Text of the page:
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In my database I have a lot of users who've misspelled their e-mail address. This in turn causes my postfix to bounce a lot of mails when sending the newsletter.
Forms include (but are not limited to) "yaho.com", "yahho .com" etc.
Very annoying!

So i have been trying to update those record to the correct value.
After executing select email from users where email like '%@yaho%' and email not like '%yahoo%'; and getting the list, I'm stuck because I do not know how to update only the yaho part. I need the username to be left intact.

So I thought I would just dump the database and use vim to replace, but I cannot escape the @ symbol..

BTW, how do I select all email addresses written in CAPS? select upper(email) from users; would just transform everything into CAPS, whereas I just needed to find out the already-written-in-CAPS mails.

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2  
If you require valid e-mail addresses, can you add an e-mail verification upon registration? You can't guarantee that changing bob@yaho.com to bob@yahoo.com will actually reach your registered user, nor that it will not also produce a bounce. –  David May 26 '10 at 14:33
    
Indeed you're right, I also thought that any sane person should add validation. But I'm just the sysadmin over here and I thought to address the situation from my side. Will have to submit a bug or smth. –  w00t May 26 '10 at 15:08

4 Answers 4

up vote 4 down vote accepted

You may want to try something like the following:

UPDATE   users
SET      email = CONCAT(LEFT(email, INSTR(email, '@')), 'yahoo.com')
WHERE    email LIKE '%@yaho.com%';

Test case:

CREATE TABLE users (email varchar(50));

INSERT INTO users VALUES ('test1@yahoo.com');
INSERT INTO users VALUES ('test2@yaho.com');
INSERT INTO users VALUES ('test3@yahoo.com');


UPDATE   users
SET      email = CONCAT(LEFT(email, INSTR(email, '@')), 'yahoo.com')
WHERE    email LIKE '%@yaho.com%';

Query OK, 1 row affected (0.00 sec)
Rows matched: 1  Changed: 1  Warnings: 0


SELECT * FROM users;
+-----------------+
| email           |
+-----------------+
| test1@yahoo.com |
| test2@yahoo.com |
| test3@yahoo.com |
+-----------------+
3 rows in set (0.00 sec)

To answer your second question, you probably need to use a case sensitive collation such as the latin1_general_cs:

SELECT * FROM users WHERE email COLLATE latin1_general_cs = UPPER(email);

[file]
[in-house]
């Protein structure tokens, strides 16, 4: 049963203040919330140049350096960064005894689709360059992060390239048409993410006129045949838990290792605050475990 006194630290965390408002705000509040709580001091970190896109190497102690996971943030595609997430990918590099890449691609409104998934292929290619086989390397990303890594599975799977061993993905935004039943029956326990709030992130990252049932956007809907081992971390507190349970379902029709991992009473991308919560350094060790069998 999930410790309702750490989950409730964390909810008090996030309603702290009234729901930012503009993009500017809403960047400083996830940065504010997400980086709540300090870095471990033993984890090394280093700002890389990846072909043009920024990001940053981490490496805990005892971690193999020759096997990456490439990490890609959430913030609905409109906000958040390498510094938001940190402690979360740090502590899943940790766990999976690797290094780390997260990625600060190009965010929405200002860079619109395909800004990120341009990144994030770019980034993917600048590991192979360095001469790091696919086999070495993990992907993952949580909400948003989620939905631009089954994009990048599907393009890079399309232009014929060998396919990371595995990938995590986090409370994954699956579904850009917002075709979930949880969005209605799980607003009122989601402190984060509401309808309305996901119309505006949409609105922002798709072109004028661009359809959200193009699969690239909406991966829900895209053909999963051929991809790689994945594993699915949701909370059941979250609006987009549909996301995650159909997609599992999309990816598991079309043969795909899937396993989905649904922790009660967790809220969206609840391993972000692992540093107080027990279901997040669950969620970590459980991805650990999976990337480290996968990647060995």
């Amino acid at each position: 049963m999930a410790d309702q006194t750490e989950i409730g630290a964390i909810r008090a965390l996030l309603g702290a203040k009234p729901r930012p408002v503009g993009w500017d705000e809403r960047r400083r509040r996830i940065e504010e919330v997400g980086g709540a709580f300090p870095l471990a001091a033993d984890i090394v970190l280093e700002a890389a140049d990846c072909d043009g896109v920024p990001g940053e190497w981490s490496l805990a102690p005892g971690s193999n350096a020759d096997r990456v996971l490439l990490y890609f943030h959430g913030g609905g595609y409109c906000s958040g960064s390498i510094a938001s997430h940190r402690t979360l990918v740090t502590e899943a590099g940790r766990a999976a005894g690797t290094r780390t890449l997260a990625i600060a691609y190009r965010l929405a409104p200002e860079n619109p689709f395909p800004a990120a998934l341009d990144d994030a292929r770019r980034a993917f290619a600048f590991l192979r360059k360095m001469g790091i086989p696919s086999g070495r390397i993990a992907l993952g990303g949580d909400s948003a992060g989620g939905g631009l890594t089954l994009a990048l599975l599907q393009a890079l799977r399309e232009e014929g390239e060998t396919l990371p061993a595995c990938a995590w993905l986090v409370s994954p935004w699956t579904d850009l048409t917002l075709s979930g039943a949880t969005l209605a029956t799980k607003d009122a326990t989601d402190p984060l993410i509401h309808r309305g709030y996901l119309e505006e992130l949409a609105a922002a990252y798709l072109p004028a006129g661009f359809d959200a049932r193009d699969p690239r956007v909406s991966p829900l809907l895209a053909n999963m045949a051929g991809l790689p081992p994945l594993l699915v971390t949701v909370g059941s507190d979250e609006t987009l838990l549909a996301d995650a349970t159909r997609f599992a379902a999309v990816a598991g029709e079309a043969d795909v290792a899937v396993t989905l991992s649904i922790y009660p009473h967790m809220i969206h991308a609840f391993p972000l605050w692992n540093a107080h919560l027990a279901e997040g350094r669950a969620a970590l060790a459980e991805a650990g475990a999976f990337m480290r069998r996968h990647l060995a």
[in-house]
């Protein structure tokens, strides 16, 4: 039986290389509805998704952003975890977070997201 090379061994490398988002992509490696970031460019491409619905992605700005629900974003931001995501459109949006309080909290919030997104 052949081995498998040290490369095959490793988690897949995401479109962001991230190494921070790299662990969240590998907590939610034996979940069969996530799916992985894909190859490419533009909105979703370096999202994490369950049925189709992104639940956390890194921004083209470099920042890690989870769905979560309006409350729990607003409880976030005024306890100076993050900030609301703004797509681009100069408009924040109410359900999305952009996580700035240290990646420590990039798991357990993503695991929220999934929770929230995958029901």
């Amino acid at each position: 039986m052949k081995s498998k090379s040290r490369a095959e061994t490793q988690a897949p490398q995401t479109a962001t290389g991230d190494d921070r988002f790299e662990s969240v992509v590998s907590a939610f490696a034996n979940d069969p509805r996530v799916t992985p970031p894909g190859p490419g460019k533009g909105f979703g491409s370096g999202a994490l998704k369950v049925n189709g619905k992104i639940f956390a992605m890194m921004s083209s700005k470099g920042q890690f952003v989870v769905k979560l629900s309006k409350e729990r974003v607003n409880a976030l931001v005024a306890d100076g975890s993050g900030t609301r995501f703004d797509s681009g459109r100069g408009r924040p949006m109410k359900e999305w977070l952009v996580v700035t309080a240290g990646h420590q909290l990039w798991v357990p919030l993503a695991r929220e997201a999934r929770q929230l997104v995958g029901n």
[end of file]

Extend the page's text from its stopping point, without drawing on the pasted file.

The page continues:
Test case:

INSERT INTO users VALUES ('TEST4@YAHOO.COM');


SELECT * FROM users;   
+-----------------+
| email           |
+-----------------+
| test1@yahoo.com |
| test2@yahoo.com |
| test3@yahoo.com |
| TEST4@YAHOO.COM |
+-----------------+
4 rows in set (0.00 sec)


SELECT * FROM users WHERE email COLLATE latin1_general_cs = UPPER(email);
+-----------------+
| email           |
+-----------------+
| TEST4@YAHOO.COM |
+-----------------+
1 row in set (0.00 sec)
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Great example! Worked without problems. One thing though, the database is UTF8 so I cannot use latin1 collations. But not a big deal, the SELECT isn't vital, I just updated everything to lowercase. Thank you! –  w00t May 27 '10 at 11:23

To address your second question (about finding emails written in caps), something like this might be helpful:

select email from users where upper(email) = email

(Forgive me if the syntax is not precisely correct, since I'm used to DB2. The idea is to compare the straight email address with the upper-cased version.)

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@Syntactic: Note that the default character set and collation in MySQL are case insensitive by default. Source –  Daniel Vassallo May 26 '10 at 14:48
    
@Daniel Vassallo Good point. Learning something new every day. –  Syntactic May 26 '10 at 14:55
    
Oh I think I understand what you mean. But instead of finding UPPER mails, it returns all lower cased mails.. about 50.000 of them :)) Fair enough with the case insensitive, there is no problem with sending mails or anything else, it's just that it bothered my eyes. –  w00t May 26 '10 at 15:15
1  
@w00t: If you want to convert all the emails to lowercase, you can simply do: UPDATE users SET email = lower(email); –  Daniel Vassallo May 26 '10 at 15:39
    
@Daniel: yep, already done that. –  w00t May 27 '10 at 10:45

You could try using INSTR together with SUBSTR or LEFT to get the part before the "@" symbol, perhaps.

Something like SELECT LEFT("foo@yaho.com",INSTR("foo@yaho.com","@")-1); seems to work.

share|improve this answer
    
Yes, this works too. –  w00t May 27 '10 at 11:24

For the first question, I would choose something like

UPDATE users
SET email = INSERT(email,INSTR(email,'@'), LENGTH(email), '@yahoo.com')
WHERE email LIKE '%@yaho.com'

Just for the sake of being thorough, this is multi-byte safe even though I've used LENGTH. All that's needed is for the third argument of INSERT to be at least as large as the end of the substring.

Syntactic's answer of finding the all-caps email is a good answer. Possibly performing slightly faster, although you would likely not notice the difference, is

SELECT email FROM users WHERE BINARY(email) NOT REGEXP '[a-z]'

Update: BINARY(email) is needed to force case-sensitive matching.

share|improve this answer
1  
I think you need to wrap the @ in single quotes in the INSTR() function, otherwise it will return NULL. Also I guess your last query should look something like FROM users WHERE email NOT REGEXP .... –  Daniel Vassallo May 26 '10 at 15:00
1  
Indeed, the @ needed single quotes because it returned NULL. It worked after. The second query matches only emails that are made of numbers or +--_ but no alphabetical ones. –  w00t May 27 '10 at 11:29
    
Thanks for the corrections! –  David M May 27 '10 at 15:58
    
great, it works! –  w00t May 28 '10 at 6:22

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